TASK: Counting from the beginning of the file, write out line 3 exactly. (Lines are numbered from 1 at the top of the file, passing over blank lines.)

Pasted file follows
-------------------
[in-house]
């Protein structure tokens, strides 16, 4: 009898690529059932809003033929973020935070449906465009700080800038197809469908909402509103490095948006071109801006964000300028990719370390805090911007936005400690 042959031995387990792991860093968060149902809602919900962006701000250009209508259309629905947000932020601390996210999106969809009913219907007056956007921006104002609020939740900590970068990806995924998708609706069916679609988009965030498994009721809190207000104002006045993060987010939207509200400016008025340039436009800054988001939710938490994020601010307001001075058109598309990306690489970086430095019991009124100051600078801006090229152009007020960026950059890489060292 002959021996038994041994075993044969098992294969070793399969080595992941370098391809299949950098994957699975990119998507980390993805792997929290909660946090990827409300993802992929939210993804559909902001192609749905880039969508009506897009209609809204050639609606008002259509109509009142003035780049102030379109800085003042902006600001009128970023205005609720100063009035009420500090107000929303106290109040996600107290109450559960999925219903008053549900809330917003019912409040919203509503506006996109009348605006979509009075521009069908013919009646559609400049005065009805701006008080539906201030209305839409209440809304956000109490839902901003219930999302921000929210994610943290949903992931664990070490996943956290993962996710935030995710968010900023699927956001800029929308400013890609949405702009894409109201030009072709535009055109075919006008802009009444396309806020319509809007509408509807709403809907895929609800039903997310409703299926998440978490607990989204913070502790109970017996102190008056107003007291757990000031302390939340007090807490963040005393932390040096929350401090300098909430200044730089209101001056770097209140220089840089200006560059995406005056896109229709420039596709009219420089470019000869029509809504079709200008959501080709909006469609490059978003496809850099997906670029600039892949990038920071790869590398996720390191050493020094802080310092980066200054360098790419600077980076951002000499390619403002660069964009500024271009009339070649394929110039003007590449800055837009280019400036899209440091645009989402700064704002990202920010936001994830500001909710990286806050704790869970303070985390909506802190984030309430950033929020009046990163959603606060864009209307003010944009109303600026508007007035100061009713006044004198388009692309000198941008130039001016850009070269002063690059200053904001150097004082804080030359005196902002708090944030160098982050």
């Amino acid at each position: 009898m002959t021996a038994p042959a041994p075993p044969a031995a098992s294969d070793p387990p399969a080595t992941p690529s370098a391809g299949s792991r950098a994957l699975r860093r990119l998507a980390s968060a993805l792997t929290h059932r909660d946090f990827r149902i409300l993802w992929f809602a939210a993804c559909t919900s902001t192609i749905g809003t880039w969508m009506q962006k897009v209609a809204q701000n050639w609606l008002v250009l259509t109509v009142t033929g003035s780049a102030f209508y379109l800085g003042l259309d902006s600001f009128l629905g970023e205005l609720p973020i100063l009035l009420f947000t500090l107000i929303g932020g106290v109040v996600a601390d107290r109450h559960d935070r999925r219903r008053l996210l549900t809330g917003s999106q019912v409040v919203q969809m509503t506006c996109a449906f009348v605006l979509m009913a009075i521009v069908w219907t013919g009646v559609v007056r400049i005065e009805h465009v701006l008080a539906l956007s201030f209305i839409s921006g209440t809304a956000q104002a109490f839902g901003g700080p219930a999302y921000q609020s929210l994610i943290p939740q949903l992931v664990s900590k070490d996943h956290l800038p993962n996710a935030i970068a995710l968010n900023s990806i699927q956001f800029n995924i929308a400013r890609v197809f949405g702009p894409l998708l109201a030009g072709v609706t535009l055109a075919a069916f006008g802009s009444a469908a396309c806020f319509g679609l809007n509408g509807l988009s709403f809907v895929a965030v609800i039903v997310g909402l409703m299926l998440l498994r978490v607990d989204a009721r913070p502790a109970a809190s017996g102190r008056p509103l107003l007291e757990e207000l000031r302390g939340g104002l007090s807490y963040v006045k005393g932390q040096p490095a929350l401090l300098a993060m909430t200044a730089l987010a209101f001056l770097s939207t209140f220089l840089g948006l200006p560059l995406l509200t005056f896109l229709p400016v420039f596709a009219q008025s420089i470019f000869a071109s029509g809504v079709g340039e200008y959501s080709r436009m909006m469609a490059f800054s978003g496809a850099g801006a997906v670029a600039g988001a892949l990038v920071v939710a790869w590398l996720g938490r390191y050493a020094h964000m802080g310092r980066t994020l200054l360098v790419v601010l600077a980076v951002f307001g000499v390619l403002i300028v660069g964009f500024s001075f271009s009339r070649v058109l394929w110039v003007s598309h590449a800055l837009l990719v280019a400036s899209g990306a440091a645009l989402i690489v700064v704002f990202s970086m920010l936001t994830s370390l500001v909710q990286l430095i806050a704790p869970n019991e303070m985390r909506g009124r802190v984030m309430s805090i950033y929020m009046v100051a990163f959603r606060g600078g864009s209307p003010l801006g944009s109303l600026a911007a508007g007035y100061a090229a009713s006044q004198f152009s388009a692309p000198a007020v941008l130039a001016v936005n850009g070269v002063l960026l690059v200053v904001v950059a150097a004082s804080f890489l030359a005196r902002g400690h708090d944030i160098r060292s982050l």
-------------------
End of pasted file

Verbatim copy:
């Amino acid at each position: 009898m002959t021996a038994p042959a041994p075993p044969a031995a098992s294969d070793p387990p399969a080595t992941p690529s370098a391809g299949s792991r950098a994957l699975r860093r990119l998507a980390s968060a993805l792997t929290h059932r909660d946090f990827r149902i409300l993802w992929f809602a939210a993804c559909t919900s902001t192609i749905g809003t880039w969508m009506q962006k897009v209609a809204q701000n050639w609606l008002v250009l259509t109509v009142t033929g003035s780049a102030f209508y379109l800085g003042l259309d902006s600001f009128l629905g970023e205005l609720p973020i100063l009035l009420f947000t500090l107000i929303g932020g106290v109040v996600a601390d107290r109450h559960d935070r999925r219903r008053l996210l549900t809330g917003s999106q019912v409040v919203q969809m509503t506006c996109a449906f009348v605006l979509m009913a009075i521009v069908w219907t013919g009646v559609v007056r400049i005065e009805h465009v701006l008080a539906l956007s201030f209305i839409s921006g209440t809304a956000q104002a109490f839902g901003g700080p219930a999302y921000q609020s929210l994610i943290p939740q949903l992931v664990s900590k070490d996943h956290l800038p993962n996710a935030i970068a995710l968010n900023s990806i699927q956001f800029n995924i929308a400013r890609v197809f949405g702009p894409l998708l109201a030009g072709v609706t535009l055109a075919a069916f006008g802009s009444a469908a396309c806020f319509g679609l809007n509408g509807l988009s709403f809907v895929a965030v609800i039903v997310g909402l409703m299926l998440l498994r978490v607990d989204a009721r913070p502790a109970a809190s017996g102190r008056p509103l107003l007291e757990e207000l000031r302390g939340g104002l007090s807490y963040v006045k005393g932390q040096p490095a929350l401090l300098a993060m909430t200044a730089l987010a209101f001056l770097s939207t209140f220089l840089g948006l200006p560059l995406l509200t005056f896109l229709p400016v420039f596709a009219q008025s420089i470019f000869a071109s029509g809504v079709g340039e200008y959501s080709r436009m909006m469609a490059f800054s978003g496809a850099g801006a997906v670029a600039g988001a892949l990038v920071v939710a790869w590398l996720g938490r390191y050493a020094h964000m802080g310092r980066t994020l200054l360098v790419v601010l600077a980076v951002f307001g000499v390619l403002i300028v660069g964009f500024s001075f271009s009339r070649v058109l394929w110039v003007s598309h590449a800055l837009l990719v280019a400036s899209g990306a440091a645009l989402i690489v700064v704002f990202s970086m920010l936001t994830s370390l500001v909710q990286l430095i806050a704790p869970n019991e303070m985390r909506g009124r802190v984030m309430s805090i950033y929020m009046v100051a990163f959603r606060g600078g864009s209307p003010l801006g944009s109303l600026a911007a508007g007035y100061a090229a009713s006044q004198f152009s388009a692309p000198a007020v941008l130039a001016v936005n850009g070269v002063l960026l690059v200053v904001v950059a150097a004082s804080f890489l030359a005196r902002g400690h708090d944030i160098r060292s982050l």